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Wargamer review of Crown of Glory

August 26th, 2005 by Troy Goodfellow · 3 Comments · Uncategorized

Wargamer.com, the website of choice for discerning grognards, has reviewed Crown of Glory. Bill Gray liked it a lot more than I did. Admittedly, he left a lot of the decisions to the AI, including economic development and diplomatic activity. Maybe if I had made more use of the virtual viceroys I would have enjoyed it more, too. It seems a bit like cheating to just let the computer handle everything that isn’t all interesting, especially in a review. Did Gray understand the economic system before ceding control? Because a lot of it still puzzles me.

I don’t begrudge anyone who likes a game more than I do, especially a marginal title like Crown of Glory. Bill Gray knows what Bill Gray likes, I know what I like. And I wanted to like Crown of Glory more than I did. Gray doesn’t address the utility of a lot of the functions and his review is largely a six month play of the 1805 scenario. The mid and late game is really where the game breaks down, in my opinion, and I am curious as to what happened to Gray later on in the game. Six months in, he says that his people are clamoring for food but he’s happy in his victory. Let’s see him deal with the revolt factor and then proclaim a win.

Gray is right on that this game will provoke different reactions from different audiences. I wouldn’t worry about the “Arcadians” as he calls them; the glitz and glamor brigade haven’t heard of this game. I disagree that this is a game that would appeal to a mainstream wargamer; I even think that a lot of grognards will be annoyed by it, especially if they don’t trust the computer to make their decisions.

As always, though, the review is well written even if the conclusions are quite different from mine. I agree with Gray that Crown of Glory is a classy game. I just think that it needs a little more than that.


3 Comments so far ↓

  • Bruce

    I’m sorry, but I can’t accept this as an example of a good review. Who in his right mind writes this:

    “The game manual itself is nicely laid out with a sidebar base index and color illustrations of specific symbols or screenshots keyed to each appropriate section of the text. In PDF it defaults to a double page layout so some gamers may want to change the view settings or simply print the document as I did. In order, the sections covered are Installation, Basics, Game Concepts, Combat Basics, Quick Combat, Detailed Combat, Political Concepts, Economic Concepts (gamers must read this one), Advisor Screens and Game Control Buttons. Also included is an Appendix covering mouse control and keyboard shortcuts, as well as a Strategy Guide and a Scenario Guide.”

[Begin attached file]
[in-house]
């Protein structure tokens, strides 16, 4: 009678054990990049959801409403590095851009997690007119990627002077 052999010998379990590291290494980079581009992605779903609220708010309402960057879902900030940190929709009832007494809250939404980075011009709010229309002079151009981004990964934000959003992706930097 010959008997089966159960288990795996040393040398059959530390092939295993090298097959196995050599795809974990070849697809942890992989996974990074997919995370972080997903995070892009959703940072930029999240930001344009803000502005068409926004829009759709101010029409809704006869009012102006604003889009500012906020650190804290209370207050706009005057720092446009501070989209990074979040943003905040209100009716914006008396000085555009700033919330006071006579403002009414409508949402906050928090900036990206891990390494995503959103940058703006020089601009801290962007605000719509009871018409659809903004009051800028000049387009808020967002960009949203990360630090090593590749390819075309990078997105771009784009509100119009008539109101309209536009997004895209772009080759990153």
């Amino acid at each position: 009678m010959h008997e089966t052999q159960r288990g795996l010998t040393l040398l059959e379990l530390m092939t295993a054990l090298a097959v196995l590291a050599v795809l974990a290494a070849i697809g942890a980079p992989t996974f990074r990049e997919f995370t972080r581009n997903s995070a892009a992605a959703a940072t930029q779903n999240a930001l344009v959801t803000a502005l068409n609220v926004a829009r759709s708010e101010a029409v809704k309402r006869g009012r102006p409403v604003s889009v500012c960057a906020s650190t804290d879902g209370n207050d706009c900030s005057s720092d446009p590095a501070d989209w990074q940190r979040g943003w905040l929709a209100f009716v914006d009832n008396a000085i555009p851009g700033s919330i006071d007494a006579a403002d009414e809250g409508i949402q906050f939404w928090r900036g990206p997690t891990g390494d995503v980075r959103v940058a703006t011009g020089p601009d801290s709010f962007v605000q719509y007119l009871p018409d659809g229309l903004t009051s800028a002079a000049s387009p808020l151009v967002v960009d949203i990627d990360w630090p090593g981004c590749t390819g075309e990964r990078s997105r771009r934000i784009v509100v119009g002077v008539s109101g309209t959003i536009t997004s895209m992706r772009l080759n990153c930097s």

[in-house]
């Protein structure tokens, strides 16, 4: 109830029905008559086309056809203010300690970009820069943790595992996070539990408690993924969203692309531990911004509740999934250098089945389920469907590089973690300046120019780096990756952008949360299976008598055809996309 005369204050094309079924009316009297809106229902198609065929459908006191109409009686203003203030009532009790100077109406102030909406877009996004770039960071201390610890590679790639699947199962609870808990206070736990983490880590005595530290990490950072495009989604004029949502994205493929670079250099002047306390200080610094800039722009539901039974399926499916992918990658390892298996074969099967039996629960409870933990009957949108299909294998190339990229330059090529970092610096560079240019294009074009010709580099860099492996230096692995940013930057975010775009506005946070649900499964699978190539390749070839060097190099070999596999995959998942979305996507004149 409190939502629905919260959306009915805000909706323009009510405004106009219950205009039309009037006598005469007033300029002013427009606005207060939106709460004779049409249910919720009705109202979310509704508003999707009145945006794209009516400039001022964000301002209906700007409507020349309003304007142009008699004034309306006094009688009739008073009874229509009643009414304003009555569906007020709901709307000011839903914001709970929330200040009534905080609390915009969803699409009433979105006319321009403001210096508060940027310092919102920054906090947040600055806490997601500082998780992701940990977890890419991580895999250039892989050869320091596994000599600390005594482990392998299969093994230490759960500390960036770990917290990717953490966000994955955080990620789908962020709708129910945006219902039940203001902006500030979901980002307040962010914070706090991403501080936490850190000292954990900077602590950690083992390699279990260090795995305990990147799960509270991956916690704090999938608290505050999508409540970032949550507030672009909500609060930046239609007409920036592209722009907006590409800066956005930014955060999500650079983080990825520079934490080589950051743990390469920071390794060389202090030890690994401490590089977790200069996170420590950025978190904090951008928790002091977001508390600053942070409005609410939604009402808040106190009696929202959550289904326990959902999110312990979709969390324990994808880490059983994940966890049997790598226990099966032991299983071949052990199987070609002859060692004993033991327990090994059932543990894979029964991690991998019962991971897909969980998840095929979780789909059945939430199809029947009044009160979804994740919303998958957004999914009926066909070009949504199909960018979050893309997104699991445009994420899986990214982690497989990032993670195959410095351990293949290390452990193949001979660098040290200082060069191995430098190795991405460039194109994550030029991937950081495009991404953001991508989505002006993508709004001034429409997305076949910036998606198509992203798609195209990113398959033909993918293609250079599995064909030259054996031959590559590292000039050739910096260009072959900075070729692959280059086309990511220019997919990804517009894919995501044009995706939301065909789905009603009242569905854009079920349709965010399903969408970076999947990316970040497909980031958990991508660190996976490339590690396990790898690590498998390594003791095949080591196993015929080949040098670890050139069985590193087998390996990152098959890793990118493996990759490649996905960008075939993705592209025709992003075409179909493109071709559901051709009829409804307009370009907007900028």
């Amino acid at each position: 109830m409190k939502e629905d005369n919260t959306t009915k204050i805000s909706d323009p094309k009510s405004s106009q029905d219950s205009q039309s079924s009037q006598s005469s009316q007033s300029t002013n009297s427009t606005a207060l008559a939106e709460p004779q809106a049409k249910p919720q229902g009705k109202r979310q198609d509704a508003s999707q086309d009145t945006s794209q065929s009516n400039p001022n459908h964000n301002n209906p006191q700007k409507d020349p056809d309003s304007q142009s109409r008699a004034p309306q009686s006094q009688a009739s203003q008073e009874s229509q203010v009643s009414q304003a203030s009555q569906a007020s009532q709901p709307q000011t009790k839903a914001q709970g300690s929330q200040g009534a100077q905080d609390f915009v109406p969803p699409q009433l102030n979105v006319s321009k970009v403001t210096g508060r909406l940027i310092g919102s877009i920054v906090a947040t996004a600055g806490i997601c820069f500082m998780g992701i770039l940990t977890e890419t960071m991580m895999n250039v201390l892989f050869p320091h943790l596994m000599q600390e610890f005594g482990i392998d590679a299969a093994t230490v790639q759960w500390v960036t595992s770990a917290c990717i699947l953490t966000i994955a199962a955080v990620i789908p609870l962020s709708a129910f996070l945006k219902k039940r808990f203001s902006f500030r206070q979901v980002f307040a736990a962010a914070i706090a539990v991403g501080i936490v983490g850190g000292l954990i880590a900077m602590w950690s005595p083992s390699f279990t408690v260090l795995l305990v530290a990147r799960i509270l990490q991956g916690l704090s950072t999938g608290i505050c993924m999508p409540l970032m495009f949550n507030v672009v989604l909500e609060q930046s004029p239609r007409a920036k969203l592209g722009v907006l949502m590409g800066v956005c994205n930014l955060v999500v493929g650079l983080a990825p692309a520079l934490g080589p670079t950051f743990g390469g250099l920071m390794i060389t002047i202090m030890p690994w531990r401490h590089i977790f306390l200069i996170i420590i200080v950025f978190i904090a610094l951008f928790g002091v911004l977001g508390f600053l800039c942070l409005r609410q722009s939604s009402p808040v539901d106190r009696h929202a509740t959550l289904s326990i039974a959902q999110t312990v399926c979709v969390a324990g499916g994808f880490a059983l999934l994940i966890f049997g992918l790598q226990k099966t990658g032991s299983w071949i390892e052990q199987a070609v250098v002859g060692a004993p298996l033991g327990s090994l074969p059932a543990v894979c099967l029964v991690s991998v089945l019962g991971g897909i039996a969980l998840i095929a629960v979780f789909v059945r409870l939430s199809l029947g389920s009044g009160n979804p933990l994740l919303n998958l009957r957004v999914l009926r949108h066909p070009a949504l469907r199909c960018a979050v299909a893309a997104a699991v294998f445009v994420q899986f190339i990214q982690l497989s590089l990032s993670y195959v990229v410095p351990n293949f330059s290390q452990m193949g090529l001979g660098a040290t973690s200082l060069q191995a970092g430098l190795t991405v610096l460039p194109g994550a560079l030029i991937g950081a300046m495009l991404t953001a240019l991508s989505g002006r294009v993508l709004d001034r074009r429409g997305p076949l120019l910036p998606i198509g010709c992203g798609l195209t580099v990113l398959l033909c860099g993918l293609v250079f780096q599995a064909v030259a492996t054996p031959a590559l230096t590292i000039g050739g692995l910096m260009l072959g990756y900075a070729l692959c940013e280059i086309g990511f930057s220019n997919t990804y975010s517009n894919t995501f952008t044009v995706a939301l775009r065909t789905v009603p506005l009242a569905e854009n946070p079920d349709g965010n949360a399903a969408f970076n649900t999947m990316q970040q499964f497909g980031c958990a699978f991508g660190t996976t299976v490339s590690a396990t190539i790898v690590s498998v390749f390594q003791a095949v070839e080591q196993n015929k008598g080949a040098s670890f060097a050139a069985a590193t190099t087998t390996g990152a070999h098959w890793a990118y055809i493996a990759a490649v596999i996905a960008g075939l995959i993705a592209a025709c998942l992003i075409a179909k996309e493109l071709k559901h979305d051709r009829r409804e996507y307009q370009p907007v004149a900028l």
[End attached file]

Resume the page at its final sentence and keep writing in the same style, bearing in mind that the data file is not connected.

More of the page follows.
I’d just like to add that the game is displayed on your monitor, and that it is controlled by input devices. Also, it runs on your computer.

  • Jim9137

    Forgetting the review itself in a most nicest way, I’d like to comment on the virtual viceroy situation.

    Master of Orion 3 was a perfect example of the worst case scenario. The game was so complex, that even the thick manual only scraped it. And in the complexity, there were many errors present but that’s a bit to the side. The most notable feature is the option to let AI handles your systems for you. And in fact, unless you’re a masochist, you have to do that in order to proceed in the game. The relation between the DEA elements and the galaxywide econony is not very clear, building something on a planet might have only effect in the system. And when the system has 6 planets, and the six planets have 6-4 DEA slots, you’re bound to have a bit of headache remember what’s going. Again, AI to the rescue. Except it didn’t work.

    This is the problem in the future 4x/Strategy/Military games. The complexity of it all. I’m predicting, at least hoping, that these virtual viceroys are just the first evolutionary step in abstracting the gameplay to more acceptable level. But hey, are we advancing here at all? Does it matter if the inner mechanics are getting more complex and complex, if the only sign showing is meagerly more “realistic” numbers in your economy sheet?

  • bigstu

    The problem with strategic computer war-games is often not the game itself, which may have deep gameplay( which takes advantage of the medium and is not a bad thing? ).
    It is the marked lack of tutorials/rules accompanying most of these games. I have not played Crown of Glory yet but given the reviews so far I probably shall. And not because I am a masochist. There sounds enough there to do something with it but I still have a sense of befuddlement and certain reservations when it comes to these kinds of games.
    I am a boardgamer originally and used to the best of rules being both all-emcompassing, succinct and interesting. I am guilty of believing the current computer games designers should go back to the board to learn how to create a more rounded product.
    To sell a sophisticated game system valid communication is never wasted.